Gaming Revenues Rise by 63% in 2 Years, Facebook & Co. Fight for Supremacy in High Growth Industry

The gaming industry in Germany achieved revenues of around €1.1 billion in the first six months of the year. Over the same period back in 2018, this sector was worth just €676 million. As new infographics from show, this rapid growth is sparking the interest of major tech giants such as Microsoft, Facebook, Amazon & Co.

Industry leaders have been expanding their presence in the gaming industry with numerous acquisitions in recent years. The Chinese company Tencent spent $8.6 billion to purchase the company Supercell. As you can see in the infographic, Microsoft, Activision and Facebook have similarly invested billions in promising gaming companies.

Above all the battle for the cloud gaming sector could yet prove exciting. Only recently Amazon announced that it would be offering such a service, with an integrated twitch connection. Facebook in turn acquired cloud gaming company PlayGiga. Cloud gaming gives users access to a range of games via a subscription, similar to the business model of video on demand providers such as Netflix & Co.

Gaming Over The Corona Crisis

The gaming industry has been showing considerable growth for several years now. As can be seen from the infographic, the pandemic has accelerated a trend that was already well underway. 12.4 million mobile games were downloaded via the Google Play Store in the second quarter, compared to just 8.2 million downloads in the same period last year.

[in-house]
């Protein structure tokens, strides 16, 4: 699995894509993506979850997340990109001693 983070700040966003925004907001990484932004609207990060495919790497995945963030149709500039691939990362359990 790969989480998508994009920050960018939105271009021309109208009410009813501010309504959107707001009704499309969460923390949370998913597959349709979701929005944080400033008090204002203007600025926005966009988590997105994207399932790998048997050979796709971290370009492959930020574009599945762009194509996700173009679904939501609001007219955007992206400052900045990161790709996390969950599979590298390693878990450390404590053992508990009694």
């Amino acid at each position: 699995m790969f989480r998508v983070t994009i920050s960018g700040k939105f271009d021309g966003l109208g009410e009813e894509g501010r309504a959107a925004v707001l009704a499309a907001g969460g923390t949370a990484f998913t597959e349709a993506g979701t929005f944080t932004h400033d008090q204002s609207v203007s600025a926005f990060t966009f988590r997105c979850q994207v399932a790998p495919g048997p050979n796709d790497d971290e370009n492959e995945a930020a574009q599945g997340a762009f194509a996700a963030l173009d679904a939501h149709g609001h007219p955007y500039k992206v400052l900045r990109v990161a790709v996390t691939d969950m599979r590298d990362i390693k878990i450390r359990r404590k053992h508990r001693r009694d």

Furthermore, gamers are increasingly willing to spend money on e-sports and on their pastime. 33% of the Germans surveyed reported investing more money into gaming since the corona crisis. Facebook was quick to embrace the trend. The company originally planned to launch its streaming service for mobile games in June, but due to the boom in the games industry over the corona crisis, the social media giant pushed the launch forwards to April.

A total of €6.2 billion in games, including software and hardware, were sold in Germany last year. This equates to a larger turnover than that of bookstores, toys or music, as illustrated by the infographic. Against this backdrop – and in view of the development during the pandemic – it is hardly surprising that gaming shares have been among the big winners of the crisis.

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